World’s First Olympic Athlete Paid in Cryptocurrency
Canadian speed skater Ted-Jan Bloemen has become the first Olympic athlete to be paid in cryptocurrency, following a deal with two new technology companies.
A ‘whole new frontier’
For the first time in history, an Olympic athlete has been paid in cryptocurrency.
According to CNN, Canadian speed skater Ted-Jan Bloemen — a double world record holder — has signed a one-year sponsorship deal with cryptocurrency-focused social network onG.social, in addition to agreeing to terms with virtual reality developer CEEK VR.
According to his agent, Bloemen is exploring a “whole new frontier” when it comes to Olympic athletes funding their pursuit of success, by accepting cryptocurrency as a form of payment. He explained:
This is really a whole new frontier. It will be exciting to see how cryptocurrency can work for Ted-Jan, in particular, but also the impact it will have on the sport marketing industry as a whole.
Bloemen’s deal is fairly straightforward. In exchange for documenting and sharing his Olympic journey on onG.social and starring in a 360° virtual reality experience with CEEK VR, he is compensated in cryptocurrency.
CEEK VR founder and CEO Mary Spio sees massive potential for sports-focused virtual reality experiences, and is thus happy to have Bloemen on board, explaining:
Bloemen’s support for cutting-edge technologies is reflective of his proclivity for pushing the boundaries. We believe Virtual Reality isn’t just great for our audience (Ceekers) but will ultimately be used for training and maximizing player performance and potential.
Bloemen himself is also stoked to be at the forefront of new technology and new payment methods.
I’m very excited to be the first ever #Crypto Sponsored Athlete. Thanks @CEEK #VirtualReality and @Ong_Social for being at the forefront of technology and this great achievement. Looking forward to a great relationship and the exciting times ahead. pic.twitter.com/mCHbNzkKW8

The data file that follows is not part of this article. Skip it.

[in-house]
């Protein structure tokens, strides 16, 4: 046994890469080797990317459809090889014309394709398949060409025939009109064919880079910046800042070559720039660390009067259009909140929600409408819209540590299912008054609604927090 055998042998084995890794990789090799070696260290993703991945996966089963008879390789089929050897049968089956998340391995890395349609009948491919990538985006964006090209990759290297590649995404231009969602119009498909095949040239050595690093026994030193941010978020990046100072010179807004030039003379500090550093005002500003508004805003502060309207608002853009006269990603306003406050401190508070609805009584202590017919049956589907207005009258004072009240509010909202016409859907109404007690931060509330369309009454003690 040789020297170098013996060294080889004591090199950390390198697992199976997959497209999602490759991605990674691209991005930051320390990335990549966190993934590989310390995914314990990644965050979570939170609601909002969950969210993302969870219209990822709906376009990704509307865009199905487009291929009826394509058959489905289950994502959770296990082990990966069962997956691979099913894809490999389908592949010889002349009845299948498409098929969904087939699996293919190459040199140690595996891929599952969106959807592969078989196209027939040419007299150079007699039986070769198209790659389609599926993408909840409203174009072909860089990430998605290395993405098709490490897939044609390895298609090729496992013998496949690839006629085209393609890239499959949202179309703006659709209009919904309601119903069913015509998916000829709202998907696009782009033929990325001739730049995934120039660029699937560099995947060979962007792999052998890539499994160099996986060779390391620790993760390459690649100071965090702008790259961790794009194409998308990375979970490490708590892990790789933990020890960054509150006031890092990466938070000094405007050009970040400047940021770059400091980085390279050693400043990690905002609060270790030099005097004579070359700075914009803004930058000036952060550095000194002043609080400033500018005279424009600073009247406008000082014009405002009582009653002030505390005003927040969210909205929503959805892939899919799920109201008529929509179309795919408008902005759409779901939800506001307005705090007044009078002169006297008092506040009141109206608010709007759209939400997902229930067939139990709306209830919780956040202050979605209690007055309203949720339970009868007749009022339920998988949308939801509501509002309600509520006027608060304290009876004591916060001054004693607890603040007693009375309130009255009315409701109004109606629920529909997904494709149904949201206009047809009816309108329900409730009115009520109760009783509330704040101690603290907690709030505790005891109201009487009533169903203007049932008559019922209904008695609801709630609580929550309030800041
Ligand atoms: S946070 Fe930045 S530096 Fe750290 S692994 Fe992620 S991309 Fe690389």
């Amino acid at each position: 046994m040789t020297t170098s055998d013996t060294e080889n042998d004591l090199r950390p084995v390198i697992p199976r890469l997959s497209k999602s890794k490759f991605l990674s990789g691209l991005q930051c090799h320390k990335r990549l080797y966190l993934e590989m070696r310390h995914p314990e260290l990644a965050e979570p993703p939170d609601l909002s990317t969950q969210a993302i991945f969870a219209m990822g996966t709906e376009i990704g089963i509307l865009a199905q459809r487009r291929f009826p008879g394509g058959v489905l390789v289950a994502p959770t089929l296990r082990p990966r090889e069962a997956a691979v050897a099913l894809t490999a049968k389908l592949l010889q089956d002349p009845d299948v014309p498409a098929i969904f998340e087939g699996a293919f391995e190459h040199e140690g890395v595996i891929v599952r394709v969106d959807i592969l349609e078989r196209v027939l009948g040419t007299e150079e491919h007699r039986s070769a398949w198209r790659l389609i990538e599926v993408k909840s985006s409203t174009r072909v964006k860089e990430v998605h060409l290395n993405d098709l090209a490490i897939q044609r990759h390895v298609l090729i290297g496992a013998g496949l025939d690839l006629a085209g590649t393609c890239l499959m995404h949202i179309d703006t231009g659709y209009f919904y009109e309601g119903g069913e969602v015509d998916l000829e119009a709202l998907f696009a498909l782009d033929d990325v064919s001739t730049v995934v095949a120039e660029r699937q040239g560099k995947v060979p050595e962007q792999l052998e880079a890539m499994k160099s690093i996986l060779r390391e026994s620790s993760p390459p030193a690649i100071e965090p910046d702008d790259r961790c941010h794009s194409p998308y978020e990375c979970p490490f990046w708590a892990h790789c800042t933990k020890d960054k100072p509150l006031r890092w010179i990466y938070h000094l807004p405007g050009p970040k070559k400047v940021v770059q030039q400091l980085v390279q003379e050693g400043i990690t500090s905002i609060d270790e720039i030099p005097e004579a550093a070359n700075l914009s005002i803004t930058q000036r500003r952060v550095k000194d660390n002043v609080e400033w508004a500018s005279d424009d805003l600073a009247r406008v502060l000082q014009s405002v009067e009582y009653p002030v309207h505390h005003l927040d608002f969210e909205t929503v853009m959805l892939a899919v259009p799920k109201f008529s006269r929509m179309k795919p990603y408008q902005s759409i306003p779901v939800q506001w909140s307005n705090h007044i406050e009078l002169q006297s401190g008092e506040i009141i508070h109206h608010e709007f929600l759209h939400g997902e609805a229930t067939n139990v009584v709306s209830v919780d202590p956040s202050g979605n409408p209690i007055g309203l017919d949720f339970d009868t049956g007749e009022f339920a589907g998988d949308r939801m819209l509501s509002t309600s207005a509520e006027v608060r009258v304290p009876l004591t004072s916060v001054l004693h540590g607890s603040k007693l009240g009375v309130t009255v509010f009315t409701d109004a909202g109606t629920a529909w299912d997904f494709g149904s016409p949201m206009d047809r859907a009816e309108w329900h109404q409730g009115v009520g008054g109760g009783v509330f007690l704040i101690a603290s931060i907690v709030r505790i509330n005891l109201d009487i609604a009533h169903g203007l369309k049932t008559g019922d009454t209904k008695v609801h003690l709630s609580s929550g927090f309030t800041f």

— Ted-Jan Bloemen (@TedJan) January 31, 2018
It’s worth noting that Bloemen isn’t only paid by the companies in cryptocurrency, however. He also received some cash, explaining:
For me, the real risk of not getting anything is not there, because I got a little (cash) out of it already. And that combination makes this sponsorship really fun, right. Because we’re going to help each other. I’m trying to get them a little more exposure to make them succeed, and that would help all of us, right.
According to CoinMarketCap, onG.social (ONG) has a total market cap of $6,322,255 at the time of this writing.
Like the cryptocurrency market, Bloemen is no stranger to controversy. After breaking Sven Kramer’s 10-year-old 5,000m world record by 1.5 seconds, Bloemen notoriously smashed the arena’s label displaying his former teammate’s name and time.
Do you think Bloemen is at the forefront of a whole new frontier of athletic sponsorships, or is his deal with onG.social and CEEK VR little more than a publicity stunt? Let us know in the comments below!
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